On the Desktop
Linux in the news
All in one big page
LWN.net is in a state of evolution these days, and one of the things we're looking at is more targeted and expanded coverage of the Linux industry as a whole. This page, On the Desktop, is our first new page in our expansion. Written by Senior Editor Michael J. Hammel, a long time follower of the Linux desktop scene, On the Desktop will look at the news from an end users perspective with an eye towards ease of use and the tools, developers and companies that aim to make the Linux desktop a comfortable and productive place for all users.
This page is designed to look at three major areas of the desktop: the desktop environment, office applications, and other desktop applications. Desktop Environments include GNOME and KDE along with lesser known but still important environments like XFce and CDE. Discussions on mail readers, word processors, spreadsheets and related applications will fall under the Office Applications section. Finally, any other useful application, that is any application that is aimed primarily at anything other than software development, will be covered in the Desktop Applications section.
We hope you enjoy this new addition to the LWN.net Weekly edition. As always, comments are welcome.
"We're spanning our products to HP, Solaris, BSD-like systems in order to get GNOME on people's desktops really easily," says Meeks. At LinuxWorld the Ximian crew were happily demonstrating their new port to HP, but Meeks said they had PowerPC Linux and Solaris running GNOME, Evolution and their latest offering, Red Carpet, back at the home office.
Ximian's crew was most excited about Red Carpet, their package management product designed to make updating RPM-based systems seamless and painless. It resolves dependencies in an intelligent fashion across the network. It is supported across all major distributions, including Debian. One of the interesting features of Red Carpet is Ximian's use of Internet cache pioneer Akamai. Akamai's globally distributed Web caches are used to distribute RPM packages to make Evolution users downloads very fast.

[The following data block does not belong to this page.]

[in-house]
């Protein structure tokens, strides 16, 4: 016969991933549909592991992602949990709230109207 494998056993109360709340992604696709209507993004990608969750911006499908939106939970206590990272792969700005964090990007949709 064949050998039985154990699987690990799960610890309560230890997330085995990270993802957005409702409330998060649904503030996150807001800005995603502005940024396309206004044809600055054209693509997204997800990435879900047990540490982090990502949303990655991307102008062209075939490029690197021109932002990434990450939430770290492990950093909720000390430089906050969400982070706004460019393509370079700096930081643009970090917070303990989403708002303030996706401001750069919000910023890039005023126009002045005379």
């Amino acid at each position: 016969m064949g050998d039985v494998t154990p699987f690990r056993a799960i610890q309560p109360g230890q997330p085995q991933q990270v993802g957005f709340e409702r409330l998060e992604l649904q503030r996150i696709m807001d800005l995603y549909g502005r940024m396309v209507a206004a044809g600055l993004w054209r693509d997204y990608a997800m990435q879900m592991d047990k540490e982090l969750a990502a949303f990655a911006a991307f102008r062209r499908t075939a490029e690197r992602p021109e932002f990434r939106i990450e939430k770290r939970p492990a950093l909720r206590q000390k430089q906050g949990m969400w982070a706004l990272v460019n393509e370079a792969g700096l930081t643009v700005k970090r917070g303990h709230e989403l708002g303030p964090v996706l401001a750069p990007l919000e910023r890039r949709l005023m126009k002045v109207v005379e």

"Akamai is a cool business," he says. They get money from ISP's and also from the companies distributing packages in order to reduce their companies bandwidth requirements. They ask for Akamai caches within their subnets and companies pay Akamai to cache their stuff. You can ask for downloads and it's likely your ISP will already have it. Downloads happen much quicker that way.
Another of Ximian's products is Evolution, the replacement for Outlook which integrates with Exchange at the IMAP level and can interoperate with other mail exchanges. Evolution also does shared calendaring using the Internet standard ical protocol, but also supports vcal and vcard. But Meeks says one of the best features is how Evolution handles mail folders.
"The problem with procmail is I lose mail", says the smiling developer. "When replies come in to mailing folders but addressed to me directly, I never see it. So you can query folders for things only meant for you and you can rank mail by scores, which come in colors. Lots of really cool features in Evolution. We're transitioning the company right now, with most people starting to use Evolution everyday."
Milestone releases, with 0.9 due shortly, are the main method of Evolution distributions at this time, with a stable 1.0 release coming in a few weeks or perhaps a few months. The 1.0 release will happen a bit after GNOME 1.4, however, in order to sync up Evolution with all the new bits of that release of GNOME as well as load up on more features.